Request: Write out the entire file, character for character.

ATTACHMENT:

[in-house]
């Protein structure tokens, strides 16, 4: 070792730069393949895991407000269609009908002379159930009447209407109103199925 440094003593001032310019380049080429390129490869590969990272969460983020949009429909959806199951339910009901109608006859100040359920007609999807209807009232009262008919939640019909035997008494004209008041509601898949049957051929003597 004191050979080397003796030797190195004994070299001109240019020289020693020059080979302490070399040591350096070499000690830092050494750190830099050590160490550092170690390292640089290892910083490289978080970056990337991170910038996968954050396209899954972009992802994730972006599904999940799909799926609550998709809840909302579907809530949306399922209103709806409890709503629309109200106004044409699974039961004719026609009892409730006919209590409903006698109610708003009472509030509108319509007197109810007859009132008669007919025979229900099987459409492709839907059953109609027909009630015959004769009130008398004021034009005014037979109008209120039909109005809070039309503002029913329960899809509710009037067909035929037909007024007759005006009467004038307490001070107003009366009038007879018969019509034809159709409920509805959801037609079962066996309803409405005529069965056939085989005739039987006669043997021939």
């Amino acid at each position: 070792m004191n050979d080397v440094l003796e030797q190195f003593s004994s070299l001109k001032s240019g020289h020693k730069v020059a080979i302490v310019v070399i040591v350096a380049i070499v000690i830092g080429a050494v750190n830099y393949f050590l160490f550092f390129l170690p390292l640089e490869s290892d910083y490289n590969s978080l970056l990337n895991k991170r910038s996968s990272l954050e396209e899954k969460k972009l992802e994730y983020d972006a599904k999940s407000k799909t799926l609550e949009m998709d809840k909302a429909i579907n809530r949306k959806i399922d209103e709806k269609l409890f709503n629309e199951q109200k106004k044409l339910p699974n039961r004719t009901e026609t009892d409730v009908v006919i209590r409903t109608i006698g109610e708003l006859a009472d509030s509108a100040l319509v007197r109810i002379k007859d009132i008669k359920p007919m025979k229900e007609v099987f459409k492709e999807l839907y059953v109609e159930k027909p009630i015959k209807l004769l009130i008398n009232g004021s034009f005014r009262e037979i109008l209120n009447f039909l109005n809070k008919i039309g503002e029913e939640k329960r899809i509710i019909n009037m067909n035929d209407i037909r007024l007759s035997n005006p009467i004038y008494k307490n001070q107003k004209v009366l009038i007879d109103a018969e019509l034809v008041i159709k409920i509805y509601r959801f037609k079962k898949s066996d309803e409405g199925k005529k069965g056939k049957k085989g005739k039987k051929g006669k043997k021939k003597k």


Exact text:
[in-house]
């Protein structure tokens, strides 16, 4: 070792730069393949895991407000269609009908002379159930009447209407109103199925 440094003593001032310019380049080429390129490869590969990272969460983020949009429909959806199951339910009901109608006859100040359920007609999807209807009232009262008919939640019909035997008494004209008041509601898949049957051929003597 004191050979080397003796030797190195004994070299001109240019020289020693020059080979302490070399040591350096070499000690830092050494750190830099050590160490550092170690390292640089290892910083490289978080970056990337991170910038996968954050396209899954972009992802994730972006599904999940799909799926609550998709809840909302579907809530949306399922209103709806409890709503629309109200106004044409699974039961004719026609009892409730006919209590409903006698109610708003009472509030509108319509007197109810007859009132008669007919025979229900099987459409492709839907059953109609027909009630015959004769009130008398004021034009005014037979109008209120039909109005809070039309503002029913329960899809509710009037067909035929037909007024007759005006009467004038307490001070107003009366009038007879018969019509034809159709409920509805959801037609079962066996309803409405005529069965056939085989005739039987006669043997021939």
């Amino acid at each position: 070792m004191n050979d080397v440094l003796e030797q190195f003593s004994s070299l001109k001032s240019g020289h020693k730069v020059a080979i302490v310019v070399i040591v350096a380049i070499v000690i830092g080429a050494v750190n830099y393949f050590l160490f550092f390129l170690p390292l640089e490869s290892d910083y490289n590969s978080l970056l990337n895991k991170r910038s996968s990272l954050e396209e899954k969460k972009l992802e994730y983020d972006a599904k999940s407000k799909t799926l609550e949009m998709d809840k909302a429909i579907n809530r949306k959806i399922d209103e709806k269609l409890f709503n629309e199951q109200k106004k044409l339910p699974n039961r004719t009901e026609t009892d409730v009908v006919i209590r409903t109608i006698g109610e708003l006859a009472d509030s509108a100040l319509v007197r109810i002379k007859d009132i008669k359920p007919m025979k229900e007609v099987f459409k492709e999807l839907y059953v109609e159930k027909p009630i015959k209807l004769l009130i008398n009232g004021s034009f005014r009262e037979i109008l209120n009447f039909l109005n809070k008919i039309g503002e029913e939640k329960r899809i509710i019909n009037m067909n035929d209407i037909r007024l007759s035997n005006p009467i004038y008494k307490n001070q107003k004209v009366l009038i007879d109103a018969e019509l034809v008041i159709k409920i509805y509601r959801f037609k079962k898949s066996d309803e409405g199925k005529k069965g056939k049957k085989g005739k039987k051929g006669k043997k021939k003597k």